Curious Nashville: Even More Answers To Your Transit Referendum Questions | Nashville Public Radio

Curious Nashville: Even More Answers To Your Transit Referendum Questions

Apr 9, 2018

Your Nashville transit referendum questions have poured in to WPLN this month, and on the eve of early voting beginning Wednesday, here are answers to another batch.

This is a continuation of our first round of Q&A, and we’re continuing with the numbering system. 

Several questions are also addressed in WPLN’s ongoing coverage at

Many Ask: What Happens If The Referendum Fails?

In WPLN’s first round of transit answers, the leading question had to do with the flexibility of the referendum, and how it will be implemented. A similar number of people have since asked a version of this question:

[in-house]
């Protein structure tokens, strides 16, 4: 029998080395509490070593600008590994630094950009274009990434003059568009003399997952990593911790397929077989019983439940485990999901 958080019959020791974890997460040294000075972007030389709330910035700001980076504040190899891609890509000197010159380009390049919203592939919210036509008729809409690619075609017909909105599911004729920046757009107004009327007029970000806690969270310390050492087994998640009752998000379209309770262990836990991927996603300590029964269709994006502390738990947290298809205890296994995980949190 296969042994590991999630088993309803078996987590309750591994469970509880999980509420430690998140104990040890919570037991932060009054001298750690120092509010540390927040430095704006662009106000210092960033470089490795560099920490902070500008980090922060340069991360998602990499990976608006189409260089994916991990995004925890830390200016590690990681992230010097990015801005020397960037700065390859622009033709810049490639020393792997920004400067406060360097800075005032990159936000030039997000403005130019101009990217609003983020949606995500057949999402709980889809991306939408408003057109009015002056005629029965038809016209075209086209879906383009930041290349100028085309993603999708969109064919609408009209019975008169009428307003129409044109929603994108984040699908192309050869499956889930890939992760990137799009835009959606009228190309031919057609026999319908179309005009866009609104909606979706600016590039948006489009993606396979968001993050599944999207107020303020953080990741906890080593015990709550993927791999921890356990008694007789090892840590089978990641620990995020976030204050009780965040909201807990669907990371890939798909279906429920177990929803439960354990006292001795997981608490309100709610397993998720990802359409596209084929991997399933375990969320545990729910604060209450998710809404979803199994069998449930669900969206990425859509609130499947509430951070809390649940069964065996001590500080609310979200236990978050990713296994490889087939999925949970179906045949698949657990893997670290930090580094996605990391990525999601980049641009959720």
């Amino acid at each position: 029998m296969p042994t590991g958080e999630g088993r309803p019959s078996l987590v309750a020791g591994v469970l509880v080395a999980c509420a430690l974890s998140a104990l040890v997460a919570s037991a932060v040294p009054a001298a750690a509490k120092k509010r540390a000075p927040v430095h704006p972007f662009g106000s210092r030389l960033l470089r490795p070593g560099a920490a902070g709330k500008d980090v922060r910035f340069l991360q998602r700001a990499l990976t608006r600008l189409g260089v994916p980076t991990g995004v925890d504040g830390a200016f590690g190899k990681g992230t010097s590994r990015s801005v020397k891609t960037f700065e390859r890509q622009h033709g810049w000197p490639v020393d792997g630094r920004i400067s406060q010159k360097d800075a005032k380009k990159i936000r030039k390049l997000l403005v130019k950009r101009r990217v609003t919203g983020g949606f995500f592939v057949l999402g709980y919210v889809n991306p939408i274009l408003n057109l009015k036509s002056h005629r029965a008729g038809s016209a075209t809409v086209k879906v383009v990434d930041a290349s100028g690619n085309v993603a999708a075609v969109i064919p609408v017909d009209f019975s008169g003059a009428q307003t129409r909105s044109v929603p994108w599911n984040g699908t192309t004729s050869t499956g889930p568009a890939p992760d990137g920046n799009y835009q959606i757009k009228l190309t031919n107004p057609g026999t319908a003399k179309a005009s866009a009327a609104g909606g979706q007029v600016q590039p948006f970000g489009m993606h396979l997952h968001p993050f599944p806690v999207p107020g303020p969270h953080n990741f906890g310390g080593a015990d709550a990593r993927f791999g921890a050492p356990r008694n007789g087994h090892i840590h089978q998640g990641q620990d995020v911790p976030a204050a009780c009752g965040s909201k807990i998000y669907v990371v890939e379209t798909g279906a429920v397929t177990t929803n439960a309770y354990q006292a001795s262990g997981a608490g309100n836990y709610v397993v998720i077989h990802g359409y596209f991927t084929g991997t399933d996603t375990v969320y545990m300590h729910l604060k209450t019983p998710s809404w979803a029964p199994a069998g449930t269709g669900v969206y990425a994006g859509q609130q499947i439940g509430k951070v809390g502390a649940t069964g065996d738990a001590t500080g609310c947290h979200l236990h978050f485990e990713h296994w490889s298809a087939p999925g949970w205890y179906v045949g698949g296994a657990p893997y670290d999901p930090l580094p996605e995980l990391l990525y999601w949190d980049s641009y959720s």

12. What happens if the referendum fails? Do we go back to the drawing board? Could a less expensive plan be voted on in the near future?

This question tends to take on political overtones. Referendum supporters tend to believe that a failed referendum would mean a multi-year wait before anything of similar scope would be brought back to voters. But referendum opponents call that a worst-case-scenario scare tactic that tries to push taxpayers into saying yes to the current plan.

The Tennessean recently interviewed several leaders and detailed what has happened in other cities that voted down transit funding; the Nashville Business Journal did so as well, here.